10. I think that your review is a bit biased against European cosmetics in favor of probably Asian cosmetics which makes perfect sense as the site was created for them.
    Please allow me to express my points.

    The European Union does not require that sunscreen manufacturers reveal the PPD value and La Roche Posay is not a niche brand aimed at skincare enthusiasts. They are the bestselling pharmacy brand in Europe and they aim their products to millions of users that have barely heard about UVA rays. Adding the PPD on a very busy packaging that must by law include so much information is not something they think is very important to do just so that they can be appealing to a few thousand people that might get attracted by that and who will read about it online anyway. If their method of testing was not accurate, they would not do it. Why bother? Why put it online so that it can be questioned? It makes no sense.

    In terms of the water resistance, La Roche Posay claims it is very water resistance and you are saying that a splash of water removes it. Are we supposed to believe that they have done such a terrible job? That they have created a beach sunscreen that a splash of water removes it? Have you tested it? Did you use a UV camera to know that there is no protection left behind? What is your argument? That you feel it is not there anymore?

    Now regarding the cosmetic elegance, yes of course it is not as cosmetically elegant as a sunscreen that contains a small amount of filters just because it does not have to have a PPD value much higher than 16 in order to get “the highest UVA protection of PA++++”, so I do not understand what is the myriad of better and cheaper options available. The only better product would be a product with PPD 46 that is more elegant, and I think that there is not a myriad of them, not even a few of them, there is basically none.

    • Thank you for taking the time to comment. I’ll address each of your points.

      Just because I dislike this sunscreen and find its claims questionable, doesn’t mean I’m somehow biased against European cosmetics in general. Over the past decade, I’ve written very favourably on plenty of Western skincare products here on this site, including La Roche-Posay other products!

      It’s worth remembering that L’Oreal, the largest, most profitable cosmetic company in the world, has a tremendous amount of power and influence. Over the years, they had lost or settled countless lawsuits against them, from patent infringements to deceptive advertisements to false claims. They’re not above conducting unsavoury business activities. Let’s not forget that they have been sued by Johnson & Johnson over a decade ago over blatant lies about PPD.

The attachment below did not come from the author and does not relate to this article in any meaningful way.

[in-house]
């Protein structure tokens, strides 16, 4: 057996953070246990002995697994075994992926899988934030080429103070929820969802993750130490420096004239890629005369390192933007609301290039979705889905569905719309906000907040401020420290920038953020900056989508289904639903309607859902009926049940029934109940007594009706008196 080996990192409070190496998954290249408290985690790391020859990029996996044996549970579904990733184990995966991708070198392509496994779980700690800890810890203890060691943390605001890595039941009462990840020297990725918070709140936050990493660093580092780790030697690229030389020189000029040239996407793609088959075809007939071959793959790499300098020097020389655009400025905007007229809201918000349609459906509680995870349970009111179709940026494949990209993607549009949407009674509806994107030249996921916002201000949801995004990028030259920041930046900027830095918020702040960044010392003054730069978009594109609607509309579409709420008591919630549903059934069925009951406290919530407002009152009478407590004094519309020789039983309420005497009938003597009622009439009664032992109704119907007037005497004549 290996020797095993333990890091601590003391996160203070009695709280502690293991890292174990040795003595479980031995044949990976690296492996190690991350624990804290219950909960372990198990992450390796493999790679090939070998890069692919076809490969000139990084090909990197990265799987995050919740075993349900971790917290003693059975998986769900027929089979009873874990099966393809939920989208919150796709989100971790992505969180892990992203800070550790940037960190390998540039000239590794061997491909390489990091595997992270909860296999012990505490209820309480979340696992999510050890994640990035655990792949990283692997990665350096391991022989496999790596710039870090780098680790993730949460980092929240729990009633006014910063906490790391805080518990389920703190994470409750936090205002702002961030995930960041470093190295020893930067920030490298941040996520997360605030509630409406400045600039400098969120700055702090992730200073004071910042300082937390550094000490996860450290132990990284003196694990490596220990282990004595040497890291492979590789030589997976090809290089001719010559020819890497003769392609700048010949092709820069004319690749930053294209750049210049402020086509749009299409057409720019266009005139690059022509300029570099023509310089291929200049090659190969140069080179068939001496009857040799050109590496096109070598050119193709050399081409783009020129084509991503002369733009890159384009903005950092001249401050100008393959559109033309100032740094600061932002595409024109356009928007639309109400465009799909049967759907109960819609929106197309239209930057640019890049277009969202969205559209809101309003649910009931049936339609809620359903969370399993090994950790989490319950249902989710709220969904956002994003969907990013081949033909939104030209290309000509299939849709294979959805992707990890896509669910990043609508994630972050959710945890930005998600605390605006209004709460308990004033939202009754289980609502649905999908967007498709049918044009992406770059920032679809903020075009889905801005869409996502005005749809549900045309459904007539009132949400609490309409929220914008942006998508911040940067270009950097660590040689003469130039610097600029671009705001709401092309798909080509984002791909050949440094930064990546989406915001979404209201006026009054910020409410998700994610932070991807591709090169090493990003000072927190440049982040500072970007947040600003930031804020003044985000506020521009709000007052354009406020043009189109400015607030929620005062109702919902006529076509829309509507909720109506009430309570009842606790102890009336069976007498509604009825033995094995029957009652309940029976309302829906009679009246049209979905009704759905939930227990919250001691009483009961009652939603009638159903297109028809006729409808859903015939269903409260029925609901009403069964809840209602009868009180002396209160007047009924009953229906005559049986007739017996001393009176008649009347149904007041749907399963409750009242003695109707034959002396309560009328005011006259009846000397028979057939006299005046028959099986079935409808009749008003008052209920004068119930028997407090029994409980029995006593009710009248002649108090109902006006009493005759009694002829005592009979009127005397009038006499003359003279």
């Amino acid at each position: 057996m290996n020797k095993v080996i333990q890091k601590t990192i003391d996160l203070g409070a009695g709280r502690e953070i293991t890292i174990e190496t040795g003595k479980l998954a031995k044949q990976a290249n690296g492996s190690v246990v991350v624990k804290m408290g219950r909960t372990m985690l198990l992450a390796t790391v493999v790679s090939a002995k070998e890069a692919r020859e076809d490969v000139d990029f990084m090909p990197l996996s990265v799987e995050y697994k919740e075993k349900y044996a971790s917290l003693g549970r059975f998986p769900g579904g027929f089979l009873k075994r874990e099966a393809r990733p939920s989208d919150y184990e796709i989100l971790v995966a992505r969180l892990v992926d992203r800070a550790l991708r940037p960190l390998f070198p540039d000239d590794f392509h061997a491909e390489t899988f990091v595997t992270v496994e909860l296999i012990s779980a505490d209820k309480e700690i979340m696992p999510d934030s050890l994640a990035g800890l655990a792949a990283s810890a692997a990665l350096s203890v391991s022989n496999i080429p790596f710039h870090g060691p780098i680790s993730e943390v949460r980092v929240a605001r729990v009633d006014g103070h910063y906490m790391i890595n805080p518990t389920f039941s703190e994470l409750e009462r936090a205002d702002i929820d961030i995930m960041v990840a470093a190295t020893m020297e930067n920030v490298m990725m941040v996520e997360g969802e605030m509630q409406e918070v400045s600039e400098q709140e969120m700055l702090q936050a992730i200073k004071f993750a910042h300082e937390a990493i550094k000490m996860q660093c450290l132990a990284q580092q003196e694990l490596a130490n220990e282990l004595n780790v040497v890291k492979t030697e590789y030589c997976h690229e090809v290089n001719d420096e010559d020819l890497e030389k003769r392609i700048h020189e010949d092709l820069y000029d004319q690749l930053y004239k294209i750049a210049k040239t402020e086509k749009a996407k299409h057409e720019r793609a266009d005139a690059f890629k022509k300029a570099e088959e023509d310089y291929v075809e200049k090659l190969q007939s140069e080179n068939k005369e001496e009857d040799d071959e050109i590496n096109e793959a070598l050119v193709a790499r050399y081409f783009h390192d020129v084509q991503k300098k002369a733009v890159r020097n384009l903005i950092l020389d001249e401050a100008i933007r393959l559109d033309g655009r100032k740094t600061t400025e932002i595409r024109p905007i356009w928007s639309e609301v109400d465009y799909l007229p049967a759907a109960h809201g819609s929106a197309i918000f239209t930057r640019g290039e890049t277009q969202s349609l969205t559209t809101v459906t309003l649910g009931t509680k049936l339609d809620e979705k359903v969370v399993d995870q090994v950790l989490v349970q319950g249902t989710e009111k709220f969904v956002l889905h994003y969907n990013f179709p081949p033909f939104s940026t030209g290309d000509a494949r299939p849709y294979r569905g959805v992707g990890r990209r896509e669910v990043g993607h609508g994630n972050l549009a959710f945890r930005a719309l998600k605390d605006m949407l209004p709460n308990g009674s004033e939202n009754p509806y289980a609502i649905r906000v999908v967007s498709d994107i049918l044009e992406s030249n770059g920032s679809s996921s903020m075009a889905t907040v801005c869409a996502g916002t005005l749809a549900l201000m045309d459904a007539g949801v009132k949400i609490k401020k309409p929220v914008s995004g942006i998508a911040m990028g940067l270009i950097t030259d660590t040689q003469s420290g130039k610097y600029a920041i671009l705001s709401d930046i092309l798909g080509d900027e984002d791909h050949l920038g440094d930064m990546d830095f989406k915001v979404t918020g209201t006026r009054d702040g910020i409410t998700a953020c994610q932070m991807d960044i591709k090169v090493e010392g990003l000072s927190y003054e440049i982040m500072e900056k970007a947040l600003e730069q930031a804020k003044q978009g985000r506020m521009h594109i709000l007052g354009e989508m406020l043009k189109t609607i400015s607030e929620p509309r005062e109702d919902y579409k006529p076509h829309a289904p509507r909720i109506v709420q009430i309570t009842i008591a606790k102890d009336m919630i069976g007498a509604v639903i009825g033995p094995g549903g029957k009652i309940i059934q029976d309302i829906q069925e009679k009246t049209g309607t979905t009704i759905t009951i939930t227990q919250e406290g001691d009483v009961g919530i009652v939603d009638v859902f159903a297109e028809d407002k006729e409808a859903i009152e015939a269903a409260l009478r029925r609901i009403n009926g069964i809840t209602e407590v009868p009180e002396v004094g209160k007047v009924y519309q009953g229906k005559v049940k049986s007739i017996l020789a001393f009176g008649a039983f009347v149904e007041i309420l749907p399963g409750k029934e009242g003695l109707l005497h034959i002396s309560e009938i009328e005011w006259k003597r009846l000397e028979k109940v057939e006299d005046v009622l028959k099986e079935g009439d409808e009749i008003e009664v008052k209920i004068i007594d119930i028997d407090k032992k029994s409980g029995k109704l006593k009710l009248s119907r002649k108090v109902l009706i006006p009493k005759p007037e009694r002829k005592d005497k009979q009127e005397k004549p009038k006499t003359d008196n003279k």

You’re right that the EU doesn’t require companies to disclose PPD value. But like I pointed out in my review, L’Oreal has heavily marketed Shaka Fluid around its UVA protection and PPD in the UK and Asia — it isn’t a trivial detail brought to attention by some enthusiasts online. One would expect it to be on there because the brand is the one loudly boasting it! If there’s room for “anti-oxydant” and that “shake shake” picture on the packaging, there’s certainly space there for “PPD46”. And if they chose to omit it out of fear that it will confuse the average consumers, then why have it large and bold in the advertisements?

      I wasn’t saying a splash of water removed it, in fact, quite the opposite! I said that on my skin, the only thing it seemed to be resistant to was water. It transferred onto everything that came in contact with in everyday life. There was very clear, visible reference, much like hand creams that leave greasy fingerprints, foundations that smudge and transfer to clothes, or self-tanners that get all over the bedding. If I’m hot and sweaty, I can literally wipe the sunscreen almost entirely off my skin.

      What’s considered “better” is entirely subjective. For me, it isn’t just about the PPD. It’s vital that it stays in place. Cosmetic elegance isn’t a trivial element either. Judging by the oily, filmy residue that comes off onto my fingers and phone, and the stains it leaves on clothes, this sunscreen isn’t staying put well enough to protect my skin. As far as I’m concerned, any sunscreen that I can apply generously without it sliding around on my skin or slipping off would be far better.

      Consider a large number of European sunscreens do not reveal PPD whatsoever, there could be plenty of others that match or even surpass Shaka Fluid’s purported value. We just have absolutely no way of knowing.​ You seem quite dismissive of the PA++++ label, but it’s no different from Europe’s standardised UVA circle logo in practice. Minimum of 1/3 of SPF50 is PPD16, which is the same as PA++++.